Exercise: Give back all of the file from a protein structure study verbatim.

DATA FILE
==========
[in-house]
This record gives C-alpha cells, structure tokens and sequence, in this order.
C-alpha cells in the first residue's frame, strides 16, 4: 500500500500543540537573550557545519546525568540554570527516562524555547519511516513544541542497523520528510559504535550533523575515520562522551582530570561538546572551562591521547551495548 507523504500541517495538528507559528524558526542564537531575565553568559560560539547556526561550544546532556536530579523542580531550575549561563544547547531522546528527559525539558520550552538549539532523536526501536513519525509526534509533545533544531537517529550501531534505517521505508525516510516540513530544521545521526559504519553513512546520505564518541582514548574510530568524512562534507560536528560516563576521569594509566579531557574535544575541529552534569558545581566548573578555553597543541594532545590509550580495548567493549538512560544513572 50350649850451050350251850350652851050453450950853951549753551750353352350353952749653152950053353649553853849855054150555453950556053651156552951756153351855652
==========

[in-house]
This record gives C-alpha cells, structure tokens and sequence, in this order.
C-alpha cells in the first residue's frame, strides 16, 4: 500500500500543540537573550557545519546525568540554570527516562524555547519511516513544541542497523520528510559504535550533523575515520562522551582530570561538546572551562591521547551495548 507523504500541517495538528507559528524558526542564537531575565553568559560560539547556526561550544546532556536530579523542580531550575549561563544547547531522546528527559525539558520550552538549539532523536526501536513519525509526534509533545533544531537517529550501531534505517521505508525516510516540513530544521545521526559504519553513512546520505564518541582514548574510530568524512562534507560536528560516563576521569594509566579531557574535544575541529552534569558545581566548573578555553597543541594532545590509550580495548567493549538512560544513572 50350649850451050350251850350652851050453450950853951549753551750353352350353952749653152950053353649553853849855054150555453950556053651156552951756153351855652